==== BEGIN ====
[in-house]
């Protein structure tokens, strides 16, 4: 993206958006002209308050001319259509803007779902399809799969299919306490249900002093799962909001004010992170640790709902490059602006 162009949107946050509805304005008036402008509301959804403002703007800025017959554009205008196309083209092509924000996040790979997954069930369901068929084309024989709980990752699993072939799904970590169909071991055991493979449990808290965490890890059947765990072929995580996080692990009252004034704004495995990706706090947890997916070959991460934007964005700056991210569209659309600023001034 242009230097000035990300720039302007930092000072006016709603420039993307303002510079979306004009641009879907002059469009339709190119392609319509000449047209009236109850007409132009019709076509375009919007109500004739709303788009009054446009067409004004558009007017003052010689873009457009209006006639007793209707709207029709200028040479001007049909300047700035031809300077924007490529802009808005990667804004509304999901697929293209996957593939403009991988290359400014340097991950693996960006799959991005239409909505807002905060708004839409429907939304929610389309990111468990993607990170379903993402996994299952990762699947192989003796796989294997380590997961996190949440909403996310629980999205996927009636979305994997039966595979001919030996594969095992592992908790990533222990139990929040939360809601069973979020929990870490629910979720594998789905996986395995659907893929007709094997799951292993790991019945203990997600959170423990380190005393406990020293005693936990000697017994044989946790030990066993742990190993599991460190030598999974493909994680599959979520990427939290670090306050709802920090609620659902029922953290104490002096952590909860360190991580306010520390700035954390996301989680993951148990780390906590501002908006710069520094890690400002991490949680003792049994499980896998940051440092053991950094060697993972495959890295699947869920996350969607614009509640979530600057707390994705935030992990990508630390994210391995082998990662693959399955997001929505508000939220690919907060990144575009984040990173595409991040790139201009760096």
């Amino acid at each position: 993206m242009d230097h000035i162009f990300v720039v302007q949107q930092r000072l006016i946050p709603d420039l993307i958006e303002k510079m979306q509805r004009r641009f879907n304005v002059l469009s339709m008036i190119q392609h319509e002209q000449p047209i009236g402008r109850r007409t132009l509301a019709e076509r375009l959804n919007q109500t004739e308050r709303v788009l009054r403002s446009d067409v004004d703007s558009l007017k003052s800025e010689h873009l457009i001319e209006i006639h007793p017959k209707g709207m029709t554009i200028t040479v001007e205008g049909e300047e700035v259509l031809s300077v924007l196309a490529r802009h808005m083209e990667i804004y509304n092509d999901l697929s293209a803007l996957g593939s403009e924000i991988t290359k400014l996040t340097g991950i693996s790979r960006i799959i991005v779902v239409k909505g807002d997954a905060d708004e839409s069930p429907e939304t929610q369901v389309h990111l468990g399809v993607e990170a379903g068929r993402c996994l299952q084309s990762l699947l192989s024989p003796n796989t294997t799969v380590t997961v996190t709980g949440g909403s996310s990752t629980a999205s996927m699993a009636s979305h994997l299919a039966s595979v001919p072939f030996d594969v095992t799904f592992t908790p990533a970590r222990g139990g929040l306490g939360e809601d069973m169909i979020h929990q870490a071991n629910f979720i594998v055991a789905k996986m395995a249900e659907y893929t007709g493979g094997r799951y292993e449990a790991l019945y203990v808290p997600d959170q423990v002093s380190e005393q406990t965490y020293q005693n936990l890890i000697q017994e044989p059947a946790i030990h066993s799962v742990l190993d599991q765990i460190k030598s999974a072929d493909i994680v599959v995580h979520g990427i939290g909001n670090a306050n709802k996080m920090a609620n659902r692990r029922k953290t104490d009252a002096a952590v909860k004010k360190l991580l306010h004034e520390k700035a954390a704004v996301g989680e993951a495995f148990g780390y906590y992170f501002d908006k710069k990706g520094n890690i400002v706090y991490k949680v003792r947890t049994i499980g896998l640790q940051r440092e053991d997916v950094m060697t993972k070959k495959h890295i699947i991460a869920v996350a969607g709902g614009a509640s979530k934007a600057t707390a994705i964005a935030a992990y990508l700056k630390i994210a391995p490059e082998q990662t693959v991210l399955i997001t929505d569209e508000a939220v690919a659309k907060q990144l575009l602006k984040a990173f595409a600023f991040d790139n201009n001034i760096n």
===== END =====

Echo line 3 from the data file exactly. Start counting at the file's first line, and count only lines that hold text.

């Amino acid at each position: 993206m242009d230097h000035i162009f990300v720039v302007q949107q930092r000072l006016i946050p709603d420039l993307i958006e303002k510079m979306q509805r004009r641009f879907n304005v002059l469009s339709m008036i190119q392609h319509e002209q000449p047209i009236g402008r109850r007409t132009l509301a019709e076509r375009l959804n919007q109500t004739e308050r709303v788009l009054r403002s446009d067409v004004d703007s558009l007017k003052s800025e010689h873009l457009i001319e209006i006639h007793p017959k209707g709207m029709t554009i200028t040479v001007e205008g049909e300047e700035v259509l031809s300077v924007l196309a490529r802009h808005m083209e990667i804004y509304n092509d999901l697929s293209a803007l996957g593939s403009e924000i991988t290359k400014l996040t340097g991950i693996s790979r960006i799959i991005v779902v239409k909505g807002d997954a905060d708004e839409s069930p429907e939304t929610q369901v389309h990111l468990g399809v993607e990170a379903g068929r993402c996994l299952q084309s990762l699947l192989s024989p003796n796989t294997t799969v380590t997961v996190t709980g949440g909403s996310s990752t629980a999205s996927m699993a009636s979305h994997l299919a039966s595979v001919p072939f030996d594969v095992t799904f592992t908790p990533a970590r222990g139990g929040l306490g939360e809601d069973m169909i979020h929990q870490a071991n629910f979720i594998v055991a789905k996986m395995a249900e659907y893929t007709g493979g094997r799951y292993e449990a790991l019945y203990v808290p997600d959170q423990v002093s380190e005393q406990t965490y020293q005693n936990l890890i000697q017994e044989p059947a946790i030990h066993s799962v742990l190993d599991q765990i460190k030598s999974a072929d493909i994680v599959v995580h979520g990427i939290g909001n670090a306050n709802k996080m920090a609620n659902r692990r029922k953290t104490d009252a002096a952590v909860k004010k360190l991580l306010h004034e520390k700035a954390a704004v996301g989680e993951a495995f148990g780390y906590y992170f501002d908006k710069k990706g520094n890690i400002v706090y991490k949680v003792r947890t049994i499980g896998l640790q940051r440092e053991d997916v950094m060697t993972k070959k495959h890295i699947i991460a869920v996350a969607g709902g614009a509640s979530k934007a600057t707390a994705i964005a935030a992990y990508l700056k630390i994210a391995p490059e082998q990662t693959v991210l399955i997001t929505d569209e508000a939220v690919a659309k907060q990144l575009l602006k984040a990173f595409a600023f991040d790139n201009n001034i760096n």